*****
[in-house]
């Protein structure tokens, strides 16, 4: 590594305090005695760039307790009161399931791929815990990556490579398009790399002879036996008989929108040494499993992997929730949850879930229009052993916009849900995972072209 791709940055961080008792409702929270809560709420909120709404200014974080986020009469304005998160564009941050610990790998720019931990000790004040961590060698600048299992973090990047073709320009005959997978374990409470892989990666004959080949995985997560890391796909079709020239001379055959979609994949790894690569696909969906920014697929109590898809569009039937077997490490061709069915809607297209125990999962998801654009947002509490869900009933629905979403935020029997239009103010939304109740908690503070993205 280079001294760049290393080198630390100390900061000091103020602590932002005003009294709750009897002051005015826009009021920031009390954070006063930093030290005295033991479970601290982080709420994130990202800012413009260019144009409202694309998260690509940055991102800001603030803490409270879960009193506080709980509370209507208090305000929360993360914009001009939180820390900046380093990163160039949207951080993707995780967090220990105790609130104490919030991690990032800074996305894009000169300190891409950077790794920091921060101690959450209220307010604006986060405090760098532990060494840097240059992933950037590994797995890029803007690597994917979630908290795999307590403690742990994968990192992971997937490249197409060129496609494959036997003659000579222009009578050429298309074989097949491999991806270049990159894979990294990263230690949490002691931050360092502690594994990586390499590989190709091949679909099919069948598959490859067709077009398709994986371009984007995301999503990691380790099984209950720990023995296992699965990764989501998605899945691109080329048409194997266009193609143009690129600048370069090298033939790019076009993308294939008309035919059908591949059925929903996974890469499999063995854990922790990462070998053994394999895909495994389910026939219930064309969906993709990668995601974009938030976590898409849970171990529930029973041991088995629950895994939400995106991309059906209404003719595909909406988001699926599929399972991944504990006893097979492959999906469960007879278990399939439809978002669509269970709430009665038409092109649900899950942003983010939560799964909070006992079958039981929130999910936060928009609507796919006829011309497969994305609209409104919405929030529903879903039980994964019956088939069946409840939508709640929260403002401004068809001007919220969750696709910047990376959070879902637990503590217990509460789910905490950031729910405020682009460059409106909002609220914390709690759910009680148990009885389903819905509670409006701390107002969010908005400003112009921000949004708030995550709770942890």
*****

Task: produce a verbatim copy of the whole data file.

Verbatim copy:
[in-house]
């Protein structure tokens, strides 16, 4: 590594305090005695760039307790009161399931791929815990990556490579398009790399002879036996008989929108040494499993992997929730949850879930229009052993916009849900995972072209 791709940055961080008792409702929270809560709420909120709404200014974080986020009469304005998160564009941050610990790998720019931990000790004040961590060698600048299992973090990047073709320009005959997978374990409470892989990666004959080949995985997560890391796909079709020239001379055959979609994949790894690569696909969906920014697929109590898809569009039937077997490490061709069915809607297209125990999962998801654009947002509490869900009933629905979403935020029997239009103010939304109740908690503070993205 280079001294760049290393080198630390100390900061000091103020602590932002005003009294709750009897002051005015826009009021920031009390954070006063930093030290005295033991479970601290982080709420994130990202800012413009260019144009409202694309998260690509940055991102800001603030803490409270879960009193506080709980509370209507208090305000929360993360914009001009939180820390900046380093990163160039949207951080993707995780967090220990105790609130104490919030991690990032800074996305894009000169300190891409950077790794920091921060101690959450209220307010604006986060405090760098532990060494840097240059992933950037590994797995890029803007690597994917979630908290795999307590403690742990994968990192992971997937490249197409060129496609494959036997003659000579222009009578050429298309074989097949491999991806270049990159894979990294990263230690949490002691931050360092502690594994990586390499590989190709091949679909099919069948598959490859067709077009398709994986371009984007995301999503990691380790099984209950720990023995296992699965990764989501998605899945691109080329048409194997266009193609143009690129600048370069090298033939790019076009993308294939008309035919059908591949059925929903996974890469499999063995854990922790990462070998053994394999895909495994389910026939219930064309969906993709990668995601974009938030976590898409849970171990529930029973041991088995629950895994939400995106991309059906209404003719595909909406988001699926599929399972991944504990006893097979492959999906469960007879278990399939439809978002669509269970709430009665038409092109649900899950942003983010939560799964909070006992079958039981929130999910936060928009609507796919006829011309497969994305609209409104919405929030529903879903039980994964019956088939069946409840939508709640929260403002401004068809001007919220969750696709910047990376959070879902637990503590217990509460789910905490950031729910405020682009460059409106909002609220914390709690759910009680148990009885389903819905509670409006701390107002969010908005400003112009921000949004708030995550709770942890």